Wednesday, May 29, 2019

Fiber Artist Profile: Candace Tresnak

What fiber art(s) do you participate in and for how long have you done each one?
I started my journey into fiber arts about 4 years ago. I wanted to learn how to weave because I was really into babywearing my youngest daughter. I wanted to learn how all these threads became cloth. Then, I bought some fiber that wasn't plied and I bought a spinning wheel, because "it needed to be plied". That was in August of 2016. Then, I needed something to do with all the yarn I was (sort of) making. So, I learned how to crochet in the summer of 2017. Then I realized I didn't want to "waste" my yarn by using it for crochet, so I learned to knit in December odf 2018. I have tried a little felting here and there as well.

When did you start working with fiber from rare breeds of sheep?
I bought quite a few fleeces before I went back to work - so in the summer of 2017. I purchased some Black Welsh Mountain, Jacob, Romedale (I have a number of entire fleeces from that breed), Shetland, as well as some Clun Forest. The first raw fleece I ever purchased was a Lincoln x. So, not eligible, but I think it retained much of the Lincoln traits.

What was your biggest surprise when you purchased your first rare breed wool?
Nothing really. I have probably over 100 pounds of wool sitting around waiting for me to process it, so I think it would take a lot to surprise me.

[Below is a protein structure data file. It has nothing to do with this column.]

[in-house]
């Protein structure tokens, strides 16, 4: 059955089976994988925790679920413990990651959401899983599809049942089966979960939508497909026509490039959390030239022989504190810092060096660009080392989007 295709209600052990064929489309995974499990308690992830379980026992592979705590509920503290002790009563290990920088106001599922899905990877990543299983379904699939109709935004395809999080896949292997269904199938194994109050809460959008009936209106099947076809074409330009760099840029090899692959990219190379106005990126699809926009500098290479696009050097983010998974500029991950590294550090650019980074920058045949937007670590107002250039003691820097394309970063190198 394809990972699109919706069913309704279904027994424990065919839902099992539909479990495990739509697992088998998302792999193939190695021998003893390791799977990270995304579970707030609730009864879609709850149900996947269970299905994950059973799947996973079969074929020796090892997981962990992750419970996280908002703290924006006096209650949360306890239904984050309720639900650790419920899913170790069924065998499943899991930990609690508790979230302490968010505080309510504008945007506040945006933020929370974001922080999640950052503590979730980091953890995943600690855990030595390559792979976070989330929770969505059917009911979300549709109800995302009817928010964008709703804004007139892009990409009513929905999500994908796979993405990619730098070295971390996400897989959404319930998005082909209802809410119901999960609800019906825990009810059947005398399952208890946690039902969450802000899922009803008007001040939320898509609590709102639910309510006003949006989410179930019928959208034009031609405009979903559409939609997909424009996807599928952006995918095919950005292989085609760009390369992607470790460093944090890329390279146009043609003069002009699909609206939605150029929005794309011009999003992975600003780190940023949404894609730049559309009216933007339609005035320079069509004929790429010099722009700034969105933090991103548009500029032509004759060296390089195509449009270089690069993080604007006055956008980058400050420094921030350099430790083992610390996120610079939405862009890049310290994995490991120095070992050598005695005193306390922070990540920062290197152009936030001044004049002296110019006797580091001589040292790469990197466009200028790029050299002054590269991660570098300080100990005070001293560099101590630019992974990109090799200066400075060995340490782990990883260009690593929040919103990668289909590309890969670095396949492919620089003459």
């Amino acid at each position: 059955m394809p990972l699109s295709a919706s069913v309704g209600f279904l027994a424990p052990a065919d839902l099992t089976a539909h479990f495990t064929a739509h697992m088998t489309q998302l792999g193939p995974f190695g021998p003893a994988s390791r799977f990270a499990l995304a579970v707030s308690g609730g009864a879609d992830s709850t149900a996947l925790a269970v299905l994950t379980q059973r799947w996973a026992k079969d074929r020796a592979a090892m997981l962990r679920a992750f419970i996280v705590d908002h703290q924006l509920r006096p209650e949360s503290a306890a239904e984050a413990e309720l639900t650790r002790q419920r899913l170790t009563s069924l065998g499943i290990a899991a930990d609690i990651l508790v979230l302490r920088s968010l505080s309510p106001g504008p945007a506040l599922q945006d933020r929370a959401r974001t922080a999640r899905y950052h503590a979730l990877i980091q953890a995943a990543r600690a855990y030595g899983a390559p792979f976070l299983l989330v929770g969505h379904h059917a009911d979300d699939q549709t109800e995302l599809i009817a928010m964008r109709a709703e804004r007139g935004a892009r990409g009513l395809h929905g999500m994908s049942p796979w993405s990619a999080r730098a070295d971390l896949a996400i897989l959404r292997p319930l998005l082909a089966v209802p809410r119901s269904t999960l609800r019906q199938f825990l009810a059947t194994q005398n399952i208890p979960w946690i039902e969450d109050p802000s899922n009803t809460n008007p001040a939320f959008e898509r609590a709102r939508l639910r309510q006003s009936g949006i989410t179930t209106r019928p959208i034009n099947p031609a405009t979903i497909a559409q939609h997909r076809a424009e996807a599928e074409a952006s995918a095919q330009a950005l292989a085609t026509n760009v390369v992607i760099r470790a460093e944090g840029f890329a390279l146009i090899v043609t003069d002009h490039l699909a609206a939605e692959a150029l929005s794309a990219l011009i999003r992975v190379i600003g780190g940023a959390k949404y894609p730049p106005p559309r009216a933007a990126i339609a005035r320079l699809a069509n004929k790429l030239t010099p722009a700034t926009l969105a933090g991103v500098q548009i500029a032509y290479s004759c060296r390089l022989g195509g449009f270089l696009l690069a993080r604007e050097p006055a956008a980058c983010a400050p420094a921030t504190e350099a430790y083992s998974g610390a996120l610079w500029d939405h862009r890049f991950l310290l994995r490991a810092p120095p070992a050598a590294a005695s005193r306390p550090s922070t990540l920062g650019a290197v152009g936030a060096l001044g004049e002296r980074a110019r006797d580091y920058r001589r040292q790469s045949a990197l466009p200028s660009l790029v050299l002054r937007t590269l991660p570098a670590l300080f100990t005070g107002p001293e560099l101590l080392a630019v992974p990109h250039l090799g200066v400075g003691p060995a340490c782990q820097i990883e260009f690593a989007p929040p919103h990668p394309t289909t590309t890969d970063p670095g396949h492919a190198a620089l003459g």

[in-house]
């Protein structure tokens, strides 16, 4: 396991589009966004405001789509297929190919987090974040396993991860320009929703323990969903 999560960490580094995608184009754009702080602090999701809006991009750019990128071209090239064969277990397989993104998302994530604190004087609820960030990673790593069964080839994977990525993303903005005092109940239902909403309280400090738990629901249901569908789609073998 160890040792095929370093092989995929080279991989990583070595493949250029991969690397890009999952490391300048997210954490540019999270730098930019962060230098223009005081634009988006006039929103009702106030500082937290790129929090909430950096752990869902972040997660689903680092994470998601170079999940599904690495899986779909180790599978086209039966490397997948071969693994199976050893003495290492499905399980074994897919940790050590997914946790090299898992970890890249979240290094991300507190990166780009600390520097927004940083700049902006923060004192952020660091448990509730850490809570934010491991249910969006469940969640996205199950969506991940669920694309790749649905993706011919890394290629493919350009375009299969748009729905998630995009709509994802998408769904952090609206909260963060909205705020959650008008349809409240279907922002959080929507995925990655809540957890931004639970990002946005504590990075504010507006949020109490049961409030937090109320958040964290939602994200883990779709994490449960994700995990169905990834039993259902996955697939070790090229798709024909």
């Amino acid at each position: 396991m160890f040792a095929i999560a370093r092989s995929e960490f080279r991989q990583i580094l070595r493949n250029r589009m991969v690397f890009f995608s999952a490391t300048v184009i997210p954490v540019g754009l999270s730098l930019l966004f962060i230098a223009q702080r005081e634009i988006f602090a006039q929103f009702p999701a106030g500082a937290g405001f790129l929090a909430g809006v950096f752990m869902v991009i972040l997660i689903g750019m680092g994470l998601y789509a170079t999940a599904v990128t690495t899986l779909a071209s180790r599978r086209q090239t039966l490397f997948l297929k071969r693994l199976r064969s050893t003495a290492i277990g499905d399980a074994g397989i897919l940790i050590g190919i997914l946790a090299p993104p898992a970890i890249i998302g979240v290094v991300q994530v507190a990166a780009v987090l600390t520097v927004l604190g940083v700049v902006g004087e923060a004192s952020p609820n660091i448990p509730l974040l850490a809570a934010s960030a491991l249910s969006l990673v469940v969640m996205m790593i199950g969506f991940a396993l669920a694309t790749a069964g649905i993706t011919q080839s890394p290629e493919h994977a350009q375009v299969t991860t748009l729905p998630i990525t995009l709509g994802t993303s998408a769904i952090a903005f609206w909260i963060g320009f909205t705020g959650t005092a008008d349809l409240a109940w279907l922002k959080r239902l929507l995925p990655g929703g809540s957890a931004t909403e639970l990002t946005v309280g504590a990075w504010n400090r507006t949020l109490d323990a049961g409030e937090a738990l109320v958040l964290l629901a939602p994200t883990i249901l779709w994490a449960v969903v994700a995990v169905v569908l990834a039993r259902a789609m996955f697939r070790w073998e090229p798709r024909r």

Have you had any challenges purchasing wool directly from shepherds?
Yes. I have had some difficulty locating certain breeds - the hair ones for sure. And Lincoln at the moment! The rest I have already purchased and it's washed or in progress.

What do you love most about working with rare breeds?
Learning about new and different wools!

What is your favorite wool from sheep on the Conservation Priority List and why?
I'm surprised at how much I'm enjoying Karakul. I washed it, and when I went to comb it, things didn't go well. My go-to is combing, so I had to ask for tips. I ended up flicking the ends, running it through my picker, and I am going to card it.

What bit of advice would you give another fiber artists who is just starting to explore the world of rare breed wools?
Be flexible! Understand that fleece is going to be different from one shepherd to the next. If possible, try to get two sources and see how much different they are! Also, sheep are dirty. You're probably not going to get coated fleece (and if you are - it's going to cost a lot more). Enjoy and embrace the process!

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